Executive Director Reports

Race to top, race to bottom on collision course

There’s a lot of media attention focused on the “race to the top,” the national effort to improve the performance of public schools throughout the country.

It’s one of the few government programs that has business support. While I disagree with some of the particulars – the emphasis on merit pay and test scores, for example – I do believe that the program’s thrust points in the right direction. I’m sure all AFSCME members want our children to get the best education possible. We have no choice if we want to maintain the high living standards that became part of the American way of life after World War II. Ironically, at the same time the government applies its resources to lifting education standards, there is a concerted campaign being conducted by elements in the business community, to force a race to the bottom when it comes to wages and benefits.

The downward trend has been evident for some time in the private sector. It is driven by a combination of related factors, including:

The result has been a decline in real wages, growing inequality of income, fewer workers with employer-provided insurance, and even fewer with pensions that provide retirement security.

Having largely succeeded at depressing compensation levels for private-sector workers, the corporate community has now trained its sights on public employees. Hardly a day goes by without an editorial blasting away at “Cadillac” public pension plans or health care subsidies for retirees.

Taking the argument to its extreme, a recent commentary in the Boston Globe advocated abolishing public-sector unions altogether because they’ve been so successful in raising wages and benefits.

The rationale of those launching the attacks is that public employees shouldn’t be treated any better than workers who labor for private businesses.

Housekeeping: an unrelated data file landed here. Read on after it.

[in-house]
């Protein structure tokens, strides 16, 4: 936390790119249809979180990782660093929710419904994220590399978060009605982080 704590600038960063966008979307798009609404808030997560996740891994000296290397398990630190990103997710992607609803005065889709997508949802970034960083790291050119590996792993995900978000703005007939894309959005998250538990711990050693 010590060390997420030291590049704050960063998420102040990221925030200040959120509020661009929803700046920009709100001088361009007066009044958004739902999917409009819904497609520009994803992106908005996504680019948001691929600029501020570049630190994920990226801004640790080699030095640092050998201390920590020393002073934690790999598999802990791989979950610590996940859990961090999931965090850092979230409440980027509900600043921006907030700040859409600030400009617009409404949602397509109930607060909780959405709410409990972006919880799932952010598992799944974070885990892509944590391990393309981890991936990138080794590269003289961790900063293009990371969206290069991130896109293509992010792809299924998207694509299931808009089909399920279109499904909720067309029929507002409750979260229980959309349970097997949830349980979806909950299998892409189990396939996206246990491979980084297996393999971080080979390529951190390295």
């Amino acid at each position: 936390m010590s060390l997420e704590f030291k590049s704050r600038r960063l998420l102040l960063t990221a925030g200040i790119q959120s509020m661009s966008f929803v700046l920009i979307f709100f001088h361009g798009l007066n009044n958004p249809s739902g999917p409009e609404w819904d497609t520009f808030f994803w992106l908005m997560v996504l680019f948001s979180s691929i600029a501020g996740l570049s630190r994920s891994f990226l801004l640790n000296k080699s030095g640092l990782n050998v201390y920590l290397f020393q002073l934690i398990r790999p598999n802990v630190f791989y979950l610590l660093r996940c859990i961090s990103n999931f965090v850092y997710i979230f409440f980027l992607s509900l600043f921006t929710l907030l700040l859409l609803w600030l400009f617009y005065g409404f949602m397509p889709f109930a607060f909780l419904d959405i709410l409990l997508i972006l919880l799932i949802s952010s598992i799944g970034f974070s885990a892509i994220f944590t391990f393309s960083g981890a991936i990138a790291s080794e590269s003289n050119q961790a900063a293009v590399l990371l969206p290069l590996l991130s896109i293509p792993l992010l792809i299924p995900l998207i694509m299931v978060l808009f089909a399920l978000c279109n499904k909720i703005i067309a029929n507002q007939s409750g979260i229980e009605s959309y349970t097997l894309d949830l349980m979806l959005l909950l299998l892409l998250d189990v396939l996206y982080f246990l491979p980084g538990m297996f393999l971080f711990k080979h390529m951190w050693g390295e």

By this logic, if a group of people were blind in one eye, rather than trying to restore their sight, we should poke out an eye of the folks fortunate enough to have two.

Where were the strident voices now urging “parity” between public and private sector workers when private-sector workers were granted bargaining rights in the 1930s under the National Labor Relations Act, but public employees were excluded? In the half century from then to 1983, when we finally won collective bargaining rights in Illinois, I don’t recall any of their voices being raised about public employees getting payed far less than their private sector counterparts and with far less generous benefits.

For them, parity’s not the real issue. No, they see an opportunity to play on people’s frustrations as a means to drive down public employees’ wages and benefits—thus further reducing expectations for what constitutes fair compensation in our society.

It’s the very same corporate types pushing the race to the top in education who are driving the pace car in the race to the bottom in employee compensation. They want better schools so the kids of working and low-income families will be prepared for jobs of the future. But they want to drive wages so low that those jobs won’t be worth much when our kids get there.

At one time, American workers were urged to believe in the American Dream, which would allow them to own a home, take vacations, have a few dollars in the bank, send their kids to college, and retire with a measure of dignity and security.

But today that dream looks more like a fantasy as corporate America pursues a relentless drive to increase profits at the expense of workers’ economic security. So suddenly workers are labeled “overpaid” if they’re earning say $45,000 a year, barely enough to pay a mortage and keep the kids in sports shoes.

And the sad reality is that workers earning those wages do indeed make a lot more than hundreds of millions of their fellow citizens. That’s why we’ve got to rev up our engines and get the compensation race cars turned around.

Otherwise, when the young people of today succeed in that educational race to the top, they’re just going to have to turn around and drive right back to the bottom as they head out into the world of work.

We need better schools, but we also need jobs that pay better. And to get there, we need a bigger, stronger labor movement.

To protect all of the gains that we in the public sector have made, we need to do all that we can to help unions grow once again in the private sector as well. In the end, maybe it’s not the case that we’re all in separate cars racing past each other; but rather that we’re all in the same boat—and we will all sail or sink together.